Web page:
In the woods by the bank of the Rhine, the Rhinemaidens mourn the lost Rhine gold. Siegfried happens by, separated from the hunting party. The Rhinemaidens urge him to return the ring and avoid its curse, but he laughs at them and says he prefers to die rather than bargain for his life. They swim away, predicting that Siegfried will die and that his heir, a lady, will treat them more fairly.

Siegfried rejoins the hunters, who include Gunther and Hagen. While resting, he tells them about the adventures of his youth. Hagen gives him another potion, which restores his memory, and he tells of discovering the sleeping Brünnhilde and awakening her with a kiss. Hagen stabs him in the back with his spear. The others look on in horror, and Hagen explains in three words ("Meineid rächt' ich!" – "I have avenged perjury!") that since Siegfried admitted loving Brünnhilde, the oath he swore on Hagen's spear was obviously false, therefore it was Hagen's duty to kill him with it. Hagen calmly walks away into the wood. Siegfried recollects his awakening of Brünnhilde and dies. His body is carried away in a solemn funeral procession.

Back in the Gibichung Hall, Gutrune awaits Siegfried's return. Hagen arrives ahead of the funeral party. Gutrune is devastated when Siegfried's corpse is brought in. Gunther blames Siegfried's death on Hagen, who replies that Siegfried had incurred the penalty of his false oath, and further, claims the ring on Siegfried's finger by right of conquest. When Gunther objects, Hagen appeals to the vassals to support his claim. Gunther draws his sword but Hagen attacks and easily kills him. However, as Hagen moves to take the ring, Siegfried's hand rises threateningly. Hagen recoils in fear.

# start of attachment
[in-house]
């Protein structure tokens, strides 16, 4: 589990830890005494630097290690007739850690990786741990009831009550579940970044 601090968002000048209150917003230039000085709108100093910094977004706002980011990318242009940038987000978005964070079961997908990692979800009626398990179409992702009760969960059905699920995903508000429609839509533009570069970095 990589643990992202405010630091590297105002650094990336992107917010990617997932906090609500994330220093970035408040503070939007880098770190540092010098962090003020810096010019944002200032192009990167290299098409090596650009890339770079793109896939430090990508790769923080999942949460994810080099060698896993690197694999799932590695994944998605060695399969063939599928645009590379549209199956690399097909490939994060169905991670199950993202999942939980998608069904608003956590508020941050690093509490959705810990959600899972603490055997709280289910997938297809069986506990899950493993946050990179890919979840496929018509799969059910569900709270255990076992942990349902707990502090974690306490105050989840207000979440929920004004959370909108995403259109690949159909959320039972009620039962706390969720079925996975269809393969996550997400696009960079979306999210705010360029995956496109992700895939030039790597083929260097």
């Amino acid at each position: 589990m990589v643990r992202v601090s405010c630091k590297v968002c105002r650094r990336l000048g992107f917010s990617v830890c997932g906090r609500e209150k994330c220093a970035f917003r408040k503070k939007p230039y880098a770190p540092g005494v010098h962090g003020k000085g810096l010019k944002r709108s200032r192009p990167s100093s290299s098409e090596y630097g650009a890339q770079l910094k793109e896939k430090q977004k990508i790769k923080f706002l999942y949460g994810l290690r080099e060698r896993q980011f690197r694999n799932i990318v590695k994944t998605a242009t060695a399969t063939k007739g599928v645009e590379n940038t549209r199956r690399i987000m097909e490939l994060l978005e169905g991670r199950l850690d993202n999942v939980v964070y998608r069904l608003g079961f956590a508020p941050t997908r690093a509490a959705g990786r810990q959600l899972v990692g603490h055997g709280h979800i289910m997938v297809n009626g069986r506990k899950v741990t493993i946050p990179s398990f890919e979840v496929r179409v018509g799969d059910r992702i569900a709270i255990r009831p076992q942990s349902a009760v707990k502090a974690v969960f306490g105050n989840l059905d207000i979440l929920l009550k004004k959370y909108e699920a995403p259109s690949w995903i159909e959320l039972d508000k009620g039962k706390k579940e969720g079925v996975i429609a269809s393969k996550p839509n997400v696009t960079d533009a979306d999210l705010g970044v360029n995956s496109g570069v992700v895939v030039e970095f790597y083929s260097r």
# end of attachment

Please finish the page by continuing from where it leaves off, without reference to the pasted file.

Brünnhilde makes her entrance and issues orders for a huge funeral pyre to be assembled by the river. She takes the ring and tells the Rhinemaidens to claim it from her ashes, once fire has cleansed it of its curse. Lighting the pyre with a firebrand, she sends Wotan's ravens home with "anxiously longed-for tidings", and to fly by the magic fire for Loge to fulfill his task. After an apostrophe to the dead hero, Brünnhilde mounts her horse Grane and rides into the flames.